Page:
(Side note: Alexandra Franzen built her entire writing business without using social media, so it can be done.)
3 Pillars to Online Community Building
You can also think about your community building efforts as supported by the following pillars: trust, community, and service. This is the recipe for doing anything well online, I think. (And these pillars didn’t originate with me, although sadly I can’t remember where I first heard about them!)
01 | Trust
Trust is earned over time. It’s not guaranteed, and it’s certainly not established after a single email is sent. Being vulnerable and honest with your audience can help accelerate the relationship, though. And by accelerate, I mean months or years, not days.
02 | Community
This is where you can develop more meaningful relationships with people in your inner circle. They’re potential friends, readers, customers, and even teachers. This can take the form of an online home (like a Facebook group or Instagram account) and eventually, in-person meet-ups or events.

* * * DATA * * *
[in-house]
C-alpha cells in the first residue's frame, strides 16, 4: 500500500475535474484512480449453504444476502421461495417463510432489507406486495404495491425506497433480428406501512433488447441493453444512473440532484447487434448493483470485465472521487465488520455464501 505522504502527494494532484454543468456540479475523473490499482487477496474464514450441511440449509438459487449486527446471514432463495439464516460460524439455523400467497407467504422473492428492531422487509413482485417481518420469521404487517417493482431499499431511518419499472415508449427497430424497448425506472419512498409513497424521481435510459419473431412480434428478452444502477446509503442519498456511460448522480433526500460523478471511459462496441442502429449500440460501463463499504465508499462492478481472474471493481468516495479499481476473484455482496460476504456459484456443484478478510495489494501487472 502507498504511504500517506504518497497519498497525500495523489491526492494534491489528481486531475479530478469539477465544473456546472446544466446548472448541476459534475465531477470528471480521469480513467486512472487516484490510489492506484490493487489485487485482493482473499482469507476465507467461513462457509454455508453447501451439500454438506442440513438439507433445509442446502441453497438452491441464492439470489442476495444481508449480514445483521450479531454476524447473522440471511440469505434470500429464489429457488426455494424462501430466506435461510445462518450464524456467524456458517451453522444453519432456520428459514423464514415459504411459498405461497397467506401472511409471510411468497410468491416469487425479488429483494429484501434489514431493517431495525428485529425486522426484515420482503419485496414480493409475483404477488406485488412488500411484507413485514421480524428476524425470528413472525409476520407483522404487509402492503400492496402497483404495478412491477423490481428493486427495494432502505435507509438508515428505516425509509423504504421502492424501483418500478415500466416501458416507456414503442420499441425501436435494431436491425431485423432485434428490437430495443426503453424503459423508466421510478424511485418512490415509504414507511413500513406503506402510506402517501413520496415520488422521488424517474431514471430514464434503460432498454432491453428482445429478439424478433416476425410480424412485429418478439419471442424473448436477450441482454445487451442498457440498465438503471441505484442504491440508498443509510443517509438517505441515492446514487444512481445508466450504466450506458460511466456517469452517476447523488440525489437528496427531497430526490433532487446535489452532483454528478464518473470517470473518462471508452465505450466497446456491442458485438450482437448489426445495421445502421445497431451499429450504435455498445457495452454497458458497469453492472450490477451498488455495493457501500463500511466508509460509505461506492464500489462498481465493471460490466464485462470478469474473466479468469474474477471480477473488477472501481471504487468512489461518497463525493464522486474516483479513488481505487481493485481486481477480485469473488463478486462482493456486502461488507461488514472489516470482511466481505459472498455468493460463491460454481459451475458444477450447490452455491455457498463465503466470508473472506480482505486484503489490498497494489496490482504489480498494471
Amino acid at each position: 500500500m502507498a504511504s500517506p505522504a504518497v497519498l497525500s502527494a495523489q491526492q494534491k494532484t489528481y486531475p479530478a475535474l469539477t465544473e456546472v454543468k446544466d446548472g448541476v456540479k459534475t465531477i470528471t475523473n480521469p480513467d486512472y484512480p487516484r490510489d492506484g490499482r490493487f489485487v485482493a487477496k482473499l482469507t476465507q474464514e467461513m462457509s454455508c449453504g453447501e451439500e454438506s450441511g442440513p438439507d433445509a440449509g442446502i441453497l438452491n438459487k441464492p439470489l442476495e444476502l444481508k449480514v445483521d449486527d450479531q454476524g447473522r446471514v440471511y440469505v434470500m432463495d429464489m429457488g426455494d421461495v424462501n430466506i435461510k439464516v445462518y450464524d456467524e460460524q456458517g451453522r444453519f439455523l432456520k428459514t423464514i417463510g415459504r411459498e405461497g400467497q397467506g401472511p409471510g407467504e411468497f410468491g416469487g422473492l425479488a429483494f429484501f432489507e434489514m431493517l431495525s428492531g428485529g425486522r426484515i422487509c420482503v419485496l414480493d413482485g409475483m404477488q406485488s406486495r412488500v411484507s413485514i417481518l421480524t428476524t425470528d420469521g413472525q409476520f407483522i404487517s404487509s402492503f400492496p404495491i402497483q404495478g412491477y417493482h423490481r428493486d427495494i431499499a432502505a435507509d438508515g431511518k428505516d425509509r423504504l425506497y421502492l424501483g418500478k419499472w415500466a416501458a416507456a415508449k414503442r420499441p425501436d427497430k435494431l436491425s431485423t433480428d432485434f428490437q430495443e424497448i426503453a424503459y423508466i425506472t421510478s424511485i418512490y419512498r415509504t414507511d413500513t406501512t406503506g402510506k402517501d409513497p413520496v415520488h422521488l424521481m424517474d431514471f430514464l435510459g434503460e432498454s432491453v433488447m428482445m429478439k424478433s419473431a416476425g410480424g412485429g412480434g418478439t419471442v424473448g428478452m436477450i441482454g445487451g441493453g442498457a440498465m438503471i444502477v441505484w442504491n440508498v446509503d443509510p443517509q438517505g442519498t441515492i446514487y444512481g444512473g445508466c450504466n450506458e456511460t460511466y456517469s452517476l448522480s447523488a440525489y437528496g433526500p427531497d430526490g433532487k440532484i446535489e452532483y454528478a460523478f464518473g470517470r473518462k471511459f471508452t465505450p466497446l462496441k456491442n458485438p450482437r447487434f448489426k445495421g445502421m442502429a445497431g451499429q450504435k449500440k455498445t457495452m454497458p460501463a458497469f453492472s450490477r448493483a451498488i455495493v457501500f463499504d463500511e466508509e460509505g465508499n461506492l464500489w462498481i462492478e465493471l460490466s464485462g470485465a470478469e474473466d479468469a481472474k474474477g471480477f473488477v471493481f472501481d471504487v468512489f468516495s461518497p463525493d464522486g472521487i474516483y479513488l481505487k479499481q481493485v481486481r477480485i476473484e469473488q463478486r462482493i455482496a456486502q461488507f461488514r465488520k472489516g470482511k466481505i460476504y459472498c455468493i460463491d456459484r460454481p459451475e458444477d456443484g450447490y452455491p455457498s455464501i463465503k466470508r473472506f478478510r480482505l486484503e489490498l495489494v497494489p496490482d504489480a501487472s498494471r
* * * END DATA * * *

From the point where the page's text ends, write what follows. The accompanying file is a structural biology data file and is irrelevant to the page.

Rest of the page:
03 | Service
Whether the offerings are free (like a blog or podcast) or paid (like an online course or coaching session), being of service to the people in your community should always be top of mind.
When these three pillars are being built simultaneously, you’ll find yourself at the crossroads of being able to use your passions to help solve a problem, or offer something that the world needs. It’s a truly wonderful feeling.